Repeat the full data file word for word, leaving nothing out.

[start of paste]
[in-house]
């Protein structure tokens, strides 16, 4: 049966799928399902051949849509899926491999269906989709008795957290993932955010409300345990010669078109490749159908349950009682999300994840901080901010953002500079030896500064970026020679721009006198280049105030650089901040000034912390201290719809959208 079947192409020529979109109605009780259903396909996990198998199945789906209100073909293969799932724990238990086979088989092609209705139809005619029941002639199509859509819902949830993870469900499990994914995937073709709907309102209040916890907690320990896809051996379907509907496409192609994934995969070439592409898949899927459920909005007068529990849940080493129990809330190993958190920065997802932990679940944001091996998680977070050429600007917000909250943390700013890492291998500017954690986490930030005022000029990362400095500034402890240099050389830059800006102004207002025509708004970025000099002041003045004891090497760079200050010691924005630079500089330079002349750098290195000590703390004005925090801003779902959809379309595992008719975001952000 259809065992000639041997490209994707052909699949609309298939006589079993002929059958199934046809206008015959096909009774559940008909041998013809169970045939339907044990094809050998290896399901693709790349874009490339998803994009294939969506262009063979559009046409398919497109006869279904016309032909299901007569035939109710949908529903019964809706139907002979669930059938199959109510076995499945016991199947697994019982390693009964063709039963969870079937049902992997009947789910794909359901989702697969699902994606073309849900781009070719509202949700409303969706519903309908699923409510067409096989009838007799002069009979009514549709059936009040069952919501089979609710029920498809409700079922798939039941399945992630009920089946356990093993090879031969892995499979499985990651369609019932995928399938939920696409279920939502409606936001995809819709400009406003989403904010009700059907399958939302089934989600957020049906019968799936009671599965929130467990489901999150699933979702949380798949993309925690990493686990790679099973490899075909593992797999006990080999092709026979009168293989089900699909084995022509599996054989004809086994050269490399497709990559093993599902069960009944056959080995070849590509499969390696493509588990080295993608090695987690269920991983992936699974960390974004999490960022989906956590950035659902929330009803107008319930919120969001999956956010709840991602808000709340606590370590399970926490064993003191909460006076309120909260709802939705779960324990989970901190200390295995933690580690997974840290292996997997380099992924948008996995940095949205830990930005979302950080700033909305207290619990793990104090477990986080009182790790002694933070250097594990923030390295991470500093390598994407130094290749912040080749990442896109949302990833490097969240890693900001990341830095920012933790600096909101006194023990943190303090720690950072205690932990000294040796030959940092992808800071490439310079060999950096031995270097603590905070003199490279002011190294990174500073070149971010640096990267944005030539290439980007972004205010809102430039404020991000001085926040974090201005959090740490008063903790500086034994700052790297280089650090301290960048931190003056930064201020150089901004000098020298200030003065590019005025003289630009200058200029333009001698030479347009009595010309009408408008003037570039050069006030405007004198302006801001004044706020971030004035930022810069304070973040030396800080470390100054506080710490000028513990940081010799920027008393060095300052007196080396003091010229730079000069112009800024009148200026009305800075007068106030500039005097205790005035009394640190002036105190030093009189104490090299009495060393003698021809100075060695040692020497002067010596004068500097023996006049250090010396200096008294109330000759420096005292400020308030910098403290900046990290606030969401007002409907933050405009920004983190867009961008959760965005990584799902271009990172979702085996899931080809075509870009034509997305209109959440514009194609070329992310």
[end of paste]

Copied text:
[in-house]
């Protein structure tokens, strides 16, 4: 049966799928399902051949849509899926491999269906989709008795957290993932955010409300345990010669078109490749159908349950009682999300994840901080901010953002500079030896500064970026020679721009006198280049105030650089901040000034912390201290719809959208 079947192409020529979109109605009780259903396909996990198998199945789906209100073909293969799932724990238990086979088989092609209705139809005619029941002639199509859509819902949830993870469900499990994914995937073709709907309102209040916890907690320990896809051996379907509907496409192609994934995969070439592409898949899927459920909005007068529990849940080493129990809330190993958190920065997802932990679940944001091996998680977070050429600007917000909250943390700013890492291998500017954690986490930030005022000029990362400095500034402890240099050389830059800006102004207002025509708004970025000099002041003045004891090497760079200050010691924005630079500089330079002349750098290195000590703390004005925090801003779902959809379309595992008719975001952000 259809065992000639041997490209994707052909699949609309298939006589079993002929059958199934046809206008015959096909009774559940008909041998013809169970045939339907044990094809050998290896399901693709790349874009490339998803994009294939969506262009063979559009046409398919497109006869279904016309032909299901007569035939109710949908529903019964809706139907002979669930059938199959109510076995499945016991199947697994019982390693009964063709039963969870079937049902992997009947789910794909359901989702697969699902994606073309849900781009070719509202949700409303969706519903309908699923409510067409096989009838007799002069009979009514549709059936009040069952919501089979609710029920498809409700079922798939039941399945992630009920089946356990093993090879031969892995499979499985990651369609019932995928399938939920696409279920939502409606936001995809819709400009406003989403904010009700059907399958939302089934989600957020049906019968799936009671599965929130467990489901999150699933979702949380798949993309925690990493686990790679099973490899075909593992797999006990080999092709026979009168293989089900699909084995022509599996054989004809086994050269490399497709990559093993599902069960009944056959080995070849590509499969390696493509588990080295993608090695987690269920991983992936699974960390974004999490960022989906956590950035659902929330009803107008319930919120969001999956956010709840991602808000709340606590370590399970926490064993003191909460006076309120909260709802939705779960324990989970901190200390295995933690580690997974840290292996997997380099992924948008996995940095949205830990930005979302950080700033909305207290619990793990104090477990986080009182790790002694933070250097594990923030390295991470500093390598994407130094290749912040080749990442896109949302990833490097969240890693900001990341830095920012933790600096909101006194023990943190303090720690950072205690932990000294040796030959940092992808800071490439310079060999950096031995270097603590905070003199490279002011190294990174500073070149971010640096990267944005030539290439980007972004205010809102430039404020991000001085926040974090201005959090740490008063903790500086034994700052790297280089650090301290960048931190003056930064201020150089901004000098020298200030003065590019005025003289630009200058200029333009001698030479347009009595010309009408408008003037570039050069006030405007004198302006801001004044706020971030004035930022810069304070973040030396800080470390100054506080710490000028513990940081010799920027008393060095300052007196080396003091010229730079000069112009800024009148200026009305800075007068106030500039005097205790005035009394640190002036105190030093009189104490090299009495060393003698021809100075060695040692020497002067010596004068500097023996006049250090010396200096008294109330000759420096005292400020308030910098403290900046990290606030969401007002409907933050405009920004983190867009961008959760965005990584799902271009990172979702085996899931080809075509870009034509997305209109959440514009194609070329992310």